Outdoor Education on Arran 1978 – 1993
Corrie Croft Outdoor Centre to Arran Outdoor Education Resource
This account has been written by Nigel Marshall
My first experience of Corrie Croft and the outdoors was as a school boy in 1969 when I was invited by Mr Jimmy McConnell from the Technical Department at Irvine Royal Academy to go over to Arran to assist in the building of a new Outdoor Centre. This was an amazing adventure because the Croft was in its early days with no staff other than a gentleman called Colin who was the caretaker/cook while we were there. Colin had been in the military and had latterly been a policeman in Hong Kong. During the day we helped build the Centre and in the evenings after dinner some of us took to the hills or went swimming in the sea near the Port. I clearly remember heading to the hills alone with no idea about where I was going or what I was doing and after a scramble up the face of Maol Donn I had climbed my first real hill. A bit of an adventure getting back but I loved it. Colin took the trouble one evening to show me how to operate a compass and I was captivated by the whole atmosphere of the world of adventure in the outdoors on this magical island. Little did I know at the time that I would forego an opportunity to study architecture and instead go to university to complete studies. These studies would lead me to return to Arran to deliver an Outdoor Education Service which would impact on generations of families in Ayrshire and beyond.
Corrie Croft 1980
My professional outdoor education career on Arran began in July 1978. After a meeting with the Head of Service with responsibility for outdoor education in County Buildings, Ayr. He agreed to arrange a meeting for me with Alastair Pratt the Croft Centre Principal on the Island at the time. Shortly after I was then invited to work as a Temporary Instructor at the Croft from August 1978 until July 1979 and was offered a Permanent Post afterwards on the mainland at Kames OEC starting in August 1979. I worked at Kaimes for some 10 months and was then invited back to work at the Croft as a permanent Instructor.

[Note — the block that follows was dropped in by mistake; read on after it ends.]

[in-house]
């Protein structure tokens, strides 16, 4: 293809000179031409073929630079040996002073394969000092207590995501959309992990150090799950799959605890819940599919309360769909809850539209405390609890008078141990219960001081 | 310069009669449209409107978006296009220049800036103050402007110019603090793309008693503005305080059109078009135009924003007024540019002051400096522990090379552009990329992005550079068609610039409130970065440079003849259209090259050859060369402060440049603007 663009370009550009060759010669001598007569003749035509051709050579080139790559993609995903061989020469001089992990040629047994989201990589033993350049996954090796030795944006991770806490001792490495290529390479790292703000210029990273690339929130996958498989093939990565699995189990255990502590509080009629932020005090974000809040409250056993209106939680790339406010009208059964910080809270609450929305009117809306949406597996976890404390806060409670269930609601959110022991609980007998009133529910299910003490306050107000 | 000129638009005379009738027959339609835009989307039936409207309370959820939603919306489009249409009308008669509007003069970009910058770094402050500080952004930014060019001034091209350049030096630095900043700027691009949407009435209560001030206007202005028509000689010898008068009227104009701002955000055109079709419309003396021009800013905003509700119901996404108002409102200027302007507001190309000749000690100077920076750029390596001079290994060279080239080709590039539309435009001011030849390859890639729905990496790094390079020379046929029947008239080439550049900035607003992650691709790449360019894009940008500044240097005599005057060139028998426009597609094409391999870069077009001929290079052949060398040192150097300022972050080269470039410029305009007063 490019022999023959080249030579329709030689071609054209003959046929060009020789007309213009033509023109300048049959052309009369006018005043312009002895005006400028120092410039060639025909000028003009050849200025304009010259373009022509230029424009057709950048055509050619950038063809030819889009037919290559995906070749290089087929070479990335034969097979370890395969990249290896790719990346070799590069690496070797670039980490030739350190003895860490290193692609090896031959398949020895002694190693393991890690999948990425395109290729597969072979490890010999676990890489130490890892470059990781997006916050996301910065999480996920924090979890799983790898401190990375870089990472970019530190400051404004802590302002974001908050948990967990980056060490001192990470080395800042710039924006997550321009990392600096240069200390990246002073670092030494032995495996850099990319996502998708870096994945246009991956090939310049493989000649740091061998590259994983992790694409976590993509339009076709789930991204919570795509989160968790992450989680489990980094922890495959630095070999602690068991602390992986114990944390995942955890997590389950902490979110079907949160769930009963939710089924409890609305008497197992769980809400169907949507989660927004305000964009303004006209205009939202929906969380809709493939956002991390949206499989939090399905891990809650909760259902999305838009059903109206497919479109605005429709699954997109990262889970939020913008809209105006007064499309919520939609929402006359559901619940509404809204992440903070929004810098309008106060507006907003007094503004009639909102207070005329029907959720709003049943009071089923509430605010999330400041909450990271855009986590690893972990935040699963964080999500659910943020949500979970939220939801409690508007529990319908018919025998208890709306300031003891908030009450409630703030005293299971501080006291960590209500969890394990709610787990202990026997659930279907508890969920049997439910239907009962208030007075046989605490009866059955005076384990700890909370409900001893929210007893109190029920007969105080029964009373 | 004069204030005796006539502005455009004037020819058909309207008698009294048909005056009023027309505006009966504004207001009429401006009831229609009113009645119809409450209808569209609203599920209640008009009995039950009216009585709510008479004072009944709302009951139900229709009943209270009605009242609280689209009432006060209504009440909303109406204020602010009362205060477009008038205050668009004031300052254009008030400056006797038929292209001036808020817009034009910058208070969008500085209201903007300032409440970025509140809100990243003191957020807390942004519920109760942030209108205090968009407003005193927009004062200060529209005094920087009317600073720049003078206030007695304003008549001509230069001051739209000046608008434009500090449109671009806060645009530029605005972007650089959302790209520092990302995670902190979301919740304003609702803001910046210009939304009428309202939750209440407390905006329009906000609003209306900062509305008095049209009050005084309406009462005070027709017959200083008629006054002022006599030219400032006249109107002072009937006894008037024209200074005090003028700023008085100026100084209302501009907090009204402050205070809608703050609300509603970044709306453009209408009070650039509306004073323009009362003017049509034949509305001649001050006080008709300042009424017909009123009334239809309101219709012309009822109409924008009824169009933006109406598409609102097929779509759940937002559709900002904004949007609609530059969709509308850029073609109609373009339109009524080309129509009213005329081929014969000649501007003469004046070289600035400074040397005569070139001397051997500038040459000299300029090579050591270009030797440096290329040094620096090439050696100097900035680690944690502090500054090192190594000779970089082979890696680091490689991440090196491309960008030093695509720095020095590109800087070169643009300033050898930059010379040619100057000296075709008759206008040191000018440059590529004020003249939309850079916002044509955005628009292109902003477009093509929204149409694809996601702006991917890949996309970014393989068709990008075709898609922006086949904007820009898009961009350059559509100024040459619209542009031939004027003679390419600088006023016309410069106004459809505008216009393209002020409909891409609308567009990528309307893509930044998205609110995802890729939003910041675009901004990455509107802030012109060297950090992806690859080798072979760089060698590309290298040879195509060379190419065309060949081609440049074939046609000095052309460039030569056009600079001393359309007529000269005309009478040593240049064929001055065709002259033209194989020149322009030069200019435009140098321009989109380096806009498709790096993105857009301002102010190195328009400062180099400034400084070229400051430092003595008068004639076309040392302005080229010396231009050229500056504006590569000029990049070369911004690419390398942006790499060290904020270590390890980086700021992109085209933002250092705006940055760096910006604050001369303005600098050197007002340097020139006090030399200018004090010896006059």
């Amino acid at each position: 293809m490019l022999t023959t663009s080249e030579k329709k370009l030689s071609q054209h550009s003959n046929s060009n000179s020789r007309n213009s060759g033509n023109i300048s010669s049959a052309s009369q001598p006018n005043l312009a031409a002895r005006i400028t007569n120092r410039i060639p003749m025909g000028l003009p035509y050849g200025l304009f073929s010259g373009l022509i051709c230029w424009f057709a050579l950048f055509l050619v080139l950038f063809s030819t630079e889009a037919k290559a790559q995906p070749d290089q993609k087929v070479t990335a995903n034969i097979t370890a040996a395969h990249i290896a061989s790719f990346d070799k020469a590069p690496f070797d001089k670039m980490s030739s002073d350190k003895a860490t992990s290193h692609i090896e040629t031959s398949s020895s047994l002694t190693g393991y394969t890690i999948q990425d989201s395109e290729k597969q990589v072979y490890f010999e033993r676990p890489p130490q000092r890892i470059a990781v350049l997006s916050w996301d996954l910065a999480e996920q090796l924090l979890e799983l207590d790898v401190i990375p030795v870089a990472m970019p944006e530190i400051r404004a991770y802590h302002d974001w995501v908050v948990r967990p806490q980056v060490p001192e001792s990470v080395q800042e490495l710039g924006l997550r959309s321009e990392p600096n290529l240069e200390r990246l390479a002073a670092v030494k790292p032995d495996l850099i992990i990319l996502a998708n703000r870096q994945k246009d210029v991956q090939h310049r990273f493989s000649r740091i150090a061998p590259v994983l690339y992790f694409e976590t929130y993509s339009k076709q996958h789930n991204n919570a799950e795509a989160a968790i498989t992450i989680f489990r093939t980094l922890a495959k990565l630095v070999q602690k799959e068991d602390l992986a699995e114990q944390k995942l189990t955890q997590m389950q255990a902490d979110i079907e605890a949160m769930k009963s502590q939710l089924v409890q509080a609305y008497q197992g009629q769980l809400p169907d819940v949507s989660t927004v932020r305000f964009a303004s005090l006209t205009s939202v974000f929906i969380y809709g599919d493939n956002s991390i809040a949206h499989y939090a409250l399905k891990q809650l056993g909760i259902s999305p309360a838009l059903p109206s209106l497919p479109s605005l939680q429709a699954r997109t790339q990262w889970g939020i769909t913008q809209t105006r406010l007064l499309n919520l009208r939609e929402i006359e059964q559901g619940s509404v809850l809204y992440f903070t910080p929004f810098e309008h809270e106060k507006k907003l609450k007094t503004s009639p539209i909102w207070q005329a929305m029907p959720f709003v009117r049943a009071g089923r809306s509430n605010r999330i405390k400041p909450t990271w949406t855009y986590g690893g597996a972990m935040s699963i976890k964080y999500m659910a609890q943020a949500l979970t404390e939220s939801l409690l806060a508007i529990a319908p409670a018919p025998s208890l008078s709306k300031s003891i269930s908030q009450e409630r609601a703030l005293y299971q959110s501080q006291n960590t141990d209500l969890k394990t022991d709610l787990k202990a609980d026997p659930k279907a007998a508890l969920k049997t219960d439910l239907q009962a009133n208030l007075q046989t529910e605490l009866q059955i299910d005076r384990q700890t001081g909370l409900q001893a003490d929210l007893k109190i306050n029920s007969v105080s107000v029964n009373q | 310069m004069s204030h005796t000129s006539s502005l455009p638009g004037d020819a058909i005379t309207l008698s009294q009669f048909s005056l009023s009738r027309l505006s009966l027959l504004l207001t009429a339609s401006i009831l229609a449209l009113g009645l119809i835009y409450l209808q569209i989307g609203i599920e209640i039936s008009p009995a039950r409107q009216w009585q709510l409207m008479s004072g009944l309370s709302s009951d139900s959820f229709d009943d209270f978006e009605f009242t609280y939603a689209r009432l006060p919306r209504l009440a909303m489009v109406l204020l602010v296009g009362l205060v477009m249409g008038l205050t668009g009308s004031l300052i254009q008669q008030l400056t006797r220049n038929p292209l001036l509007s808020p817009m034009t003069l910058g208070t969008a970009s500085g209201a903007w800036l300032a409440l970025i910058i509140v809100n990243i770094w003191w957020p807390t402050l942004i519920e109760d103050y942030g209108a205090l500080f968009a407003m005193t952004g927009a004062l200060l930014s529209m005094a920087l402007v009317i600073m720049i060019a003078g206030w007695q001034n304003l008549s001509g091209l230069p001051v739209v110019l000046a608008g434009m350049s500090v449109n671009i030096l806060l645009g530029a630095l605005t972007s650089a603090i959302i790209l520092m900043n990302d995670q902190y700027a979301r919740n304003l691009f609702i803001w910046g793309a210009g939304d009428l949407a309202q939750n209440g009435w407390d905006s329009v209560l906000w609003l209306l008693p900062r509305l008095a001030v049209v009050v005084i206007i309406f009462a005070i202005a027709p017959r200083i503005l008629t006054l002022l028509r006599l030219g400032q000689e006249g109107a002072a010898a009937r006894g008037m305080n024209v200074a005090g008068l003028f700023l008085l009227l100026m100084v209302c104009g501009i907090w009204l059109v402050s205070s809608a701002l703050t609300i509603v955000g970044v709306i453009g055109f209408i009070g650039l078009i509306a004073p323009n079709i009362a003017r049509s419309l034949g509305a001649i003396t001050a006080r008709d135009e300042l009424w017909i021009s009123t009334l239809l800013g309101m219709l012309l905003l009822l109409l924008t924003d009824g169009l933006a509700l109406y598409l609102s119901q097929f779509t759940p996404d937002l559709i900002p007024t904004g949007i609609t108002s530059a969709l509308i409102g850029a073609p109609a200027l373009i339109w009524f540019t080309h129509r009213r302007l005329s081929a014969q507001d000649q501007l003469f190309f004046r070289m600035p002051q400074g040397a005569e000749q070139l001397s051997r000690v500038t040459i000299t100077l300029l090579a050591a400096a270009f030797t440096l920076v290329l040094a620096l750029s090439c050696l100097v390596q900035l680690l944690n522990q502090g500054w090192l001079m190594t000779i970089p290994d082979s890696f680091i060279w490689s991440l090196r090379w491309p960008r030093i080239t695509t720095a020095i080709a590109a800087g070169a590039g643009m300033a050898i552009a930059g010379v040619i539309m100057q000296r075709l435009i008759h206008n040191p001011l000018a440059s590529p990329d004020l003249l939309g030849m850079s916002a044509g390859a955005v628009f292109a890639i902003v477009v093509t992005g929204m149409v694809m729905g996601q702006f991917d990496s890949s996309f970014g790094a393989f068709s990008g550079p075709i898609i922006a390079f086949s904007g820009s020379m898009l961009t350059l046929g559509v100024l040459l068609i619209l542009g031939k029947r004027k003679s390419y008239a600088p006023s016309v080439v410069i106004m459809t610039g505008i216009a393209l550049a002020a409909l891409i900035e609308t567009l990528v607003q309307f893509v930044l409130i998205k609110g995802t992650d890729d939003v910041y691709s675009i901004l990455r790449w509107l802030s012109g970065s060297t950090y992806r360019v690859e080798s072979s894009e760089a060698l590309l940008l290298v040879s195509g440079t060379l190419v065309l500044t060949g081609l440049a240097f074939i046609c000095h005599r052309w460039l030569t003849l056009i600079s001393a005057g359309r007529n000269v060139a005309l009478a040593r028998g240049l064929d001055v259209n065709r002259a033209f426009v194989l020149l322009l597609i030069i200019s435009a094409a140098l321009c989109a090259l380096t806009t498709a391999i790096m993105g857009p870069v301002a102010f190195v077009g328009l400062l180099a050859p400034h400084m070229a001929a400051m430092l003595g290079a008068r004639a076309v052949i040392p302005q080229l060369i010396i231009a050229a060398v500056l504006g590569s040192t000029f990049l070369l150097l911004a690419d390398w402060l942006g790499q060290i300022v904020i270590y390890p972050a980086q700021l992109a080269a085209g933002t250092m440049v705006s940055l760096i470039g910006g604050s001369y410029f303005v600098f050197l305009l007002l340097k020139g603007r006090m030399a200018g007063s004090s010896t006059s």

This was the start of a long association with Outdoor Education on Arran which lasted some 36 years with many changes, challenges and developments.
My Instructional Post at the Croft meant being part of a very small team. There were only two Instructors, a Principal, a Handy Man and a Secretary. The philosophy of the Croft was steeped in traditional good values surrounding self-reliance and adventure. The young people who attended were expected to make meals (supervised by an instructor) and clean the centre (including the toilets) as well as do maintenance around the building and on the unmetalled road up the hill to the centre for at least one day of their five days stay at the Centre. The programme involved mainly the watersports of Sea Kayaking and Sailing (introduced in 1985) during the summer months and Hill Walking in the autumn/winter months. Fairly serious journeys both on the water and on the hills were completed by the young people who attended the centre. The programme was extended to support Art, Geography Field Studies and Adult Leadership. At this time, the Centre was operating under the auspices of Strathclyde Regional Council Ayr Sub Region’s Education Department and latterly like all the other Centres in Strathclyde it had a responsibility for the delivery of the Social Strategy for the 90’s.
It is hard to imagine the Croft functioning today despite the undeniable high-quality experiences the young people enjoyed. The domestic arrangements would be unacceptable to the authorities and probably many of today’s parents. Its capacity was also sadly an issue because it rarely took more than 18 young people. Financially it had no prospect of realising the cost recovery targets required of centres today and its future was therefore untenable. As a consequence, it closed in 1993 as part of a cost savings programme by Strathclyde Regional Council.
During the closure proposal period, a campaign was raised by pupils who had attended the Centre and it was successful in retaining a service on the Island which was essentially two Instructors and some equipment. No permanent base was identified at that time. The idea was to use most of the equipment and a vehicle for the delivery of a similar service as the Crofts but based at Whiting Bay Youth Hostel. The Hostel had spare capacity especially in the autumn/winter period which had traditionally been a busy time for the Croft. Alastair Pratt and I were offered the option to take up the two new Posts. Clearly, this could not be perceived as a great opportunity for everyone and Alastair declined the offer. So, I helped close the Croft in June 1993 and found myself at the heart of creating a new service with no staff. In August I had 80 boxes of equipment, some old kayaks, second-hand dinghies and a Transit Minibus. I was now the administrator, cook, maintenance man and Instructor of a new service.
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